Multiscale modeling of deformation twinning in Mg alloys PhD

Mechanical, Electrical and Manufacturing Engineering
Entry requirements:
3 years
6 years
Reference number:
Start date:
01 October 2018
UK/EU fees:
International fees:
Application deadline:
09 March 2018



in the UK for research quality

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in the UK for Mechanical Engineering

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In choosing Loughborough for your research, you’ll work alongside academics who are leaders in their field. You will benefit from comprehensive support and guidance from our Doctoral College, including tailored careers advice, to help you succeed in your research and future career. 

Project detail

The low density, specific strength, stiffness, castability, machinability, weldability and damping, as well as corrosion of magnesium (Mg) alloys, have resulted in a renaissance of Mg research. The main hurdle in using wrought Mg alloys, for instance in the automotive industry, is their limited room temperature formability compared to aluminum. Magnesium alloys experience poor ductility leading to premature fracture in forming operations, attributed to the relatively small number of deformation modes (compared to e.g. aluminum alloys) that hexagonal close packed (hcp) materials typically exhibit. It is now widely accepted that the deformation twinning serves as an alternative mechanism to accommodate plastic flow.

The emphasis on this project is in capturing twin nucleation and growth as well as detwinning during monotonic and low cycle fatigue loading using state-of-the art computational models. The specific computational tools that will be used in this effort comprise atomistic models of Mg, and crystal plasticity models implemented in a finite element scheme. The atomistic models will be used to study twin thickening and detwinning in pure magnesium. The information obtained will be used in crystal plasticity simulations that account for twin activity locally resolved within grains. The application of this method will focus on single crystals and oligocrystals (crystals with a few grains) to allow for validation of the models against experimental data.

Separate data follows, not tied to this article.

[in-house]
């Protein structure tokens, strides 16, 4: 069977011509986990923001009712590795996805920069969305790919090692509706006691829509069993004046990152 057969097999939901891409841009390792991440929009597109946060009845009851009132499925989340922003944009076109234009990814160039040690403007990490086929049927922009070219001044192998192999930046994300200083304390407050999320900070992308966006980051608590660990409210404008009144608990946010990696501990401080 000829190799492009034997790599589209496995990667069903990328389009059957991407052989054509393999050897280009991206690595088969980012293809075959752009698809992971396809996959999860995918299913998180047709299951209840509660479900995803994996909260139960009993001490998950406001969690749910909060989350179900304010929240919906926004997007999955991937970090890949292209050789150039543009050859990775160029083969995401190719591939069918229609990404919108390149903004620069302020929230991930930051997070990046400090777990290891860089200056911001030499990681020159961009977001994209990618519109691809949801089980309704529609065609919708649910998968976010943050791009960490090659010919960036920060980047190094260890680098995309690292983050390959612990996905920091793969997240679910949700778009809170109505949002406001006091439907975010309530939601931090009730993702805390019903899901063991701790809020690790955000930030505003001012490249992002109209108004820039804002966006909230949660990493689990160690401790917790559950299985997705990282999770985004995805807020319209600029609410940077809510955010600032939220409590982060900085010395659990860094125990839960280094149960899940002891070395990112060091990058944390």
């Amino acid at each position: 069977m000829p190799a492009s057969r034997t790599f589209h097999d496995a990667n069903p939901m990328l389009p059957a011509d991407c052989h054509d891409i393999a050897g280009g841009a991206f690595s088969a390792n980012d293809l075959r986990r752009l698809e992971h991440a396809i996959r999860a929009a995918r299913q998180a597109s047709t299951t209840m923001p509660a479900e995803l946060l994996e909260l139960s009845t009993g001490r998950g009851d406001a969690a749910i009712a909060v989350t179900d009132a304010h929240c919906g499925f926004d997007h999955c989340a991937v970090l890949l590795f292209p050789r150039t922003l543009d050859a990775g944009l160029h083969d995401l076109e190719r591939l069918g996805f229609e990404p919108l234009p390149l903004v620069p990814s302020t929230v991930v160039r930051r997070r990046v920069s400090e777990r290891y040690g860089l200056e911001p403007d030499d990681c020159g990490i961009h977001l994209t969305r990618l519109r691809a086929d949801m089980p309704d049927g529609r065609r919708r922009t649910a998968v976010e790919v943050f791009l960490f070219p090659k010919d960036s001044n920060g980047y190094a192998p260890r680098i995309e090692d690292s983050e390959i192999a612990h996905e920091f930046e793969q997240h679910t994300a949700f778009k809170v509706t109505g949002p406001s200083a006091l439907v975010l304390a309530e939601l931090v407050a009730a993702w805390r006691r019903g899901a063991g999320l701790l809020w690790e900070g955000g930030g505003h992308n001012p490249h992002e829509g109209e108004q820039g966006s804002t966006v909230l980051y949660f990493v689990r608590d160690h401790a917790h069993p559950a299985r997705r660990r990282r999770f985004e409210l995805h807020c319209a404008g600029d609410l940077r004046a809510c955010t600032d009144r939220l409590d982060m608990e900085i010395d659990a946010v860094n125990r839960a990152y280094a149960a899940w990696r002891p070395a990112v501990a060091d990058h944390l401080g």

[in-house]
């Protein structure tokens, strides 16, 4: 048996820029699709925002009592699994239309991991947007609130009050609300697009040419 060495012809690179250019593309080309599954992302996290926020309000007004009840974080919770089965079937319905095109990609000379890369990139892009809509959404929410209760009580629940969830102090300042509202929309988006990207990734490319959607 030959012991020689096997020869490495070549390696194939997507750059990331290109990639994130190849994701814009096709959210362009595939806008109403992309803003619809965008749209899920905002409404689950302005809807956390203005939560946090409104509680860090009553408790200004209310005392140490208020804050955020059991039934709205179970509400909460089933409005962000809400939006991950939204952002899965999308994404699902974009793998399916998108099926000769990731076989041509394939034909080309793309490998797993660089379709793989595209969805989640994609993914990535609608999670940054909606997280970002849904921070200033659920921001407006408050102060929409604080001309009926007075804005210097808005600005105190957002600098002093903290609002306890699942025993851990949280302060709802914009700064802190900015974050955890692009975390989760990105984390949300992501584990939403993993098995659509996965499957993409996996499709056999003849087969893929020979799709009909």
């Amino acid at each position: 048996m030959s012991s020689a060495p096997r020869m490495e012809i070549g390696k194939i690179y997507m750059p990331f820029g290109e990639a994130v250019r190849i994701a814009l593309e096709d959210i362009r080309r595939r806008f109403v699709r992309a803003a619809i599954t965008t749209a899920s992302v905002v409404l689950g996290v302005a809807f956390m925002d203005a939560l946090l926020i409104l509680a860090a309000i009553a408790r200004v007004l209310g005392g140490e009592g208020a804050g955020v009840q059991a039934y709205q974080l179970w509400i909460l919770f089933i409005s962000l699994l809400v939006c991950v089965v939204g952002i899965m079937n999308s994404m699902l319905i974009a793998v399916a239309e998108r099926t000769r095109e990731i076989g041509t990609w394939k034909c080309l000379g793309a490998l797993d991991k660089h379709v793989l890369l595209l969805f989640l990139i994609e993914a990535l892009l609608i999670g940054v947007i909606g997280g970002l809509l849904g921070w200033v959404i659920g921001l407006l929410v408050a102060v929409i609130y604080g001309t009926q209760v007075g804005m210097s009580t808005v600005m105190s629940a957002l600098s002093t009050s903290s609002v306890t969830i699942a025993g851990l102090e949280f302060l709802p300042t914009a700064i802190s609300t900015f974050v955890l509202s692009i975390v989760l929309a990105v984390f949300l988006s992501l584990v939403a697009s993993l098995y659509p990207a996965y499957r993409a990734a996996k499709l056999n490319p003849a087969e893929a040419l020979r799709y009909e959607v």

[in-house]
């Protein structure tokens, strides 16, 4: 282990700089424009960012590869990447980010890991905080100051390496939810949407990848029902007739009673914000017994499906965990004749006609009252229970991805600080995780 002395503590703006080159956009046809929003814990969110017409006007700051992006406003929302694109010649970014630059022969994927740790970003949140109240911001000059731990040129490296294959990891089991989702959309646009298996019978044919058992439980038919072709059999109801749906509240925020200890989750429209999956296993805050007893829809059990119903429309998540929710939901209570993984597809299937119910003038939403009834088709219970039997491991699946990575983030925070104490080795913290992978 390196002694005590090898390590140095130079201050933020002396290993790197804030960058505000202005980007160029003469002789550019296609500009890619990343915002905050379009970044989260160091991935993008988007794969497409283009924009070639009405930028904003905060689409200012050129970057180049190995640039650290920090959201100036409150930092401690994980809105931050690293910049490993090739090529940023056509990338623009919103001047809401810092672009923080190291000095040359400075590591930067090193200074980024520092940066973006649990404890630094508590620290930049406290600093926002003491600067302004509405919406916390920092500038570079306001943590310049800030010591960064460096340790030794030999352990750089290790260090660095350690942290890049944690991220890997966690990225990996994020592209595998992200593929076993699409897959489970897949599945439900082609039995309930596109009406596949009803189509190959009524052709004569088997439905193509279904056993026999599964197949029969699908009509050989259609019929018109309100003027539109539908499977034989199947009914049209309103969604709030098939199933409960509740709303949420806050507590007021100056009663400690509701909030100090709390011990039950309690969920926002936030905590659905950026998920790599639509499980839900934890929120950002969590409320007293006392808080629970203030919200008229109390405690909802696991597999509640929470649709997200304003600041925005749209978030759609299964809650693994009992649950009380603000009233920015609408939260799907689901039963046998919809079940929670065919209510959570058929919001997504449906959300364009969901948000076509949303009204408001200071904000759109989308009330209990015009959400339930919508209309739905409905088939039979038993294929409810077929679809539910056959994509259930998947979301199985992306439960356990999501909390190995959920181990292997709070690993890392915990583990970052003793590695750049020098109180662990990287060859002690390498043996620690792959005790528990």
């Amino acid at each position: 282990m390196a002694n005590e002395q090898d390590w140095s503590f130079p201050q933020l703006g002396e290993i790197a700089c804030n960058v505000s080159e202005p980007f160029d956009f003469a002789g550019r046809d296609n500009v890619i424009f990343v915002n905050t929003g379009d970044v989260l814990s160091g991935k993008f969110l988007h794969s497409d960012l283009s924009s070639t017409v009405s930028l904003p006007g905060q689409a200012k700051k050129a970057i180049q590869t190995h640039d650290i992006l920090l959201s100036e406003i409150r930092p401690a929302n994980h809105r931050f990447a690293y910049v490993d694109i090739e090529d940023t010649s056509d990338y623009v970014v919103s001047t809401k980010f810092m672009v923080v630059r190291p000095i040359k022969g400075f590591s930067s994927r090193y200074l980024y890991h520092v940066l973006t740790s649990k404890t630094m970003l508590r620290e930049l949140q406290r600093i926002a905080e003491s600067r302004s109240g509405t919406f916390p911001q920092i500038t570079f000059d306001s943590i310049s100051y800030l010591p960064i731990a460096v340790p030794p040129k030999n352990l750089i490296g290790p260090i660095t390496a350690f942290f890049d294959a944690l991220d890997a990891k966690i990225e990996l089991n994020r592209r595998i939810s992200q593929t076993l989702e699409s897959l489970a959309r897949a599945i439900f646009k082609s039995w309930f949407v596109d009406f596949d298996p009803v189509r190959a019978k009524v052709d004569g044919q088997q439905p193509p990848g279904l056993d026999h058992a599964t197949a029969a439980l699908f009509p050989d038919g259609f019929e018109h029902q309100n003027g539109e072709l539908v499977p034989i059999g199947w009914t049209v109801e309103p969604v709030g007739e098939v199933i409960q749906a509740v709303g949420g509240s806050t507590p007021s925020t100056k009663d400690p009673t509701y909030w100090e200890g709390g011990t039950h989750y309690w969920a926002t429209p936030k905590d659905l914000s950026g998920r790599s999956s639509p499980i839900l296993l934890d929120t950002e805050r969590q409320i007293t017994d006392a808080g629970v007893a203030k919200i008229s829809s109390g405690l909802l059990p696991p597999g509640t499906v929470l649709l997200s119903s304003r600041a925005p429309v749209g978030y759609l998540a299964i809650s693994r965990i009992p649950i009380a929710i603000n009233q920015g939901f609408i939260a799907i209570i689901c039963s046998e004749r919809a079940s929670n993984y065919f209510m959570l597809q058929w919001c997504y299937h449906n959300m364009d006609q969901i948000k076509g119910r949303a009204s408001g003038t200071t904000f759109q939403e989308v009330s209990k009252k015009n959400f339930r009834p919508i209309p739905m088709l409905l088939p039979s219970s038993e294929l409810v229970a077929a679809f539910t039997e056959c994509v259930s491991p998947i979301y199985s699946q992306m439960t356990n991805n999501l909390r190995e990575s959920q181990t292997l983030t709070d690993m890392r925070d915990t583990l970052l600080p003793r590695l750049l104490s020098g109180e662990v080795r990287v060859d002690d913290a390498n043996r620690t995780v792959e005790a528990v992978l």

Primary supervisor: Konstantinos Baxevanakis

Find out more

For further project details email Konstantinos Baxevanakis or register your interest and ask us a question.

To find out more about the School of Mechanical, Electrical and Manufacturing Engineering, please visit our website.

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Entry requirements

Applicants should have, or expect to achieve, at least a 2:1 Honours degree (or equivalent) in Mechanical Engineering, Materials Science, Applied Mathematics or a related subject. 

A relevant Master’s degree and/or experience in one or more of the following will be an advantage: Mechanical Engineering, Computational Solid Mechanics, Materials Science. 

All students must also meet the minimum English Language requirements.

Fees and funding


Tuition fees cover the cost of your teaching, assessment and operating University facilities such as the library, IT equipment and other support services. University fees and charges can be paid in advance and there are several methods of payment, including online payments and payment by instalment. Special arrangements are made for payments by part-time students.

This is an open call for candidates who are sponsored or who have their own funding. If you do not have funding, you may still apply, however Institutional funding is not guaranteed. Outstanding candidates (UK/EU/International) without funding will be considered for funding opportunities which may become available in the School.

How to apply

All applications should be made online. Under programme name select Mechanical and Manufacturing Engineering. Please quote reference number: KB1UF2018